She felt an anger she’d never felt before flood her. It was not her other side, she could tell. No, this rage was pure Zardria.
Somehow, against all logic, the empress with no formal fighting training was beating a man who had served beside her mother, and killed her sister — best bellica in the realm — and beaten her Consort to a bloody pulp.
Perhaps that was why.
Zardria kicked Lord Exsil Vis in the face and broke his nose, her heel digging into his cheek. Before he could regain himself, she punched him in the stomach and brought his face down to meet her knee as it traveled up.
“Yarrow was mine to kill, you greedy bastard,” she spat at him, although the rage she’d felt for her sister had long since passed. With two fists she hit him on the back, and he groaned and fell to his hands and knees. “And how dare you hurt my Consort,” she hissed as she kicked him in the stomach. “Have you not your own toys to play with?”
She went for another kick, but her leg froze behind her. She tried to move and found herself paralysed.
What in Umbra’s name… she started to think, and was cut off by the very One she thought of.
“What a fine sight indeed!” a voice boomed through the banquet hall, and could she have moved Zardria would have clamped her hands over her head. “Two of My servants fighting each other! I cannot leave this plane alone for more than a minute, it seems. Tell Me, children, how do you suppose I am to succeed in My take-over if My Chosen Ones cannot even get along?”
Zardria would have screamed apologies, screamed her rage, but she could not get her mouth or throat to form the words. The only thing she could do was stand, her leg behind her, as the realisation that Lord Exsil Vis also belonged to her Goddess pounded her psyche again and again, like waves against a cliff.
Umbra hadn’t chosen only her.
Umbra didn’t love her.
She was just a pawn.
She would have cried, had her body been able to obey. Umbra’s voice boomed down again, but she felt loath to follow the order.
“I’m busy at the moment, so play nice — or I’ll kill you both.”
The presence was gone.
Zardria fell to the ground, her body suddenly unfrozen. At her feet, Lord Exsil Vis rose, and smiled evilly down at her.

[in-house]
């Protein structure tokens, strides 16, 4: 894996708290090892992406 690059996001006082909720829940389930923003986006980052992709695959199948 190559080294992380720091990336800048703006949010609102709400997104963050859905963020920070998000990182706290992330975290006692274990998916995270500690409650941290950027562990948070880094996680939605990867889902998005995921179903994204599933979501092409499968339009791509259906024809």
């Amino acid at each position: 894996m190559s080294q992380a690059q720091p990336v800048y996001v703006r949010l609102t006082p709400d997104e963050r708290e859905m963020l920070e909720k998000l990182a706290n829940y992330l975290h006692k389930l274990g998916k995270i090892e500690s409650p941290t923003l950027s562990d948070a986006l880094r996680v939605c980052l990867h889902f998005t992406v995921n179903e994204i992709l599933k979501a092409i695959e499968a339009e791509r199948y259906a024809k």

“Little does our Goddess understand, Zardria, I was playing nice,” he said, and drew his cutlass.
He couldn’t kill her, she knew. But he could hurt her.
In a panic she scrambled backwards as fast as she could in her peplos, which seemed determined to keep her in place. She hoped Caelum had run. She would keep Lord Exsil Vis occupied. The man would only kill her Consort and that was a pain she could not bear.
Lord Exsil Vis advanced slowly on her, still smiling that smile, and she felt a sinking feeling as she realised she wouldn’t be able to kill him. He was also a servant of Umbra.
Where were those damn Magi?
His boot stepped on her peplos, then, and she could not move backwards anymore. She was pinned in place. He readied his sword for a strike against her, and she gritted her teeth for the pain she knew would come.
There was a very loud noise.
Lord Exsil Vis looked surprised, and he looked down. A blossom bloomed on his chest, red and spreading fast. He turned, and her view no longer obscured, she saw Lares stood at the door to the banquet hall, pistol in his hand still smoking.
“That was for Hope,” the man said, his voice laced with venom.
Zardria sat on the ground in shock. Lord Exsil Vis wasn’t immortal? Was she?
Before she could move, Caelum ran up with his sword drawn. He thrust it upwards into Lord Exsil Vis, under the ribs. Zardria watched in wonder as the sword tip came out the top of the man’s skull. “That was for Isidora,” Caelum whispered, and withdrew his sword.
Now and truly dead, the man fell backwards, landing on the floor beside Zardria. Now she could move; she scrambled away. Caelum helped her to her feet and wrapped his arms around her, his sword on the ground. She was shaking.
Lares had re-holstered his pistol; now he walked up to them. He kicked the foot of Lord Exsil Vis; there was no response. His gaze darted across the room and Zardria’s followed, where her sister lay dead. For some reason she felt her heart twist in pain.
“It’s over then,” the Vocan said, and she nodded.
“Find the Admiral and tell her, if you would, Lares,” Zardria said, surprised to find her voice so steady. Lares bowed and left the room.
Her eyes hadn’t left Yarrow’s prone form. She found herself walking to the corpse, then, and standing at Yarrow’s head. The woman’s eyes were closed; her face as beaten as Caelum’s. Her neck was purple with bruises.
Caelum came up to the other side of Yarrow and knelt down. Zardria could feel his sorrow as a palpable thing, but did not — for once — feel jealous.
His hand reached out and checked Yarrow’s pulse, then he put his head at her chest. “Zee,” he said, looking up in wonder. “She’s alive.”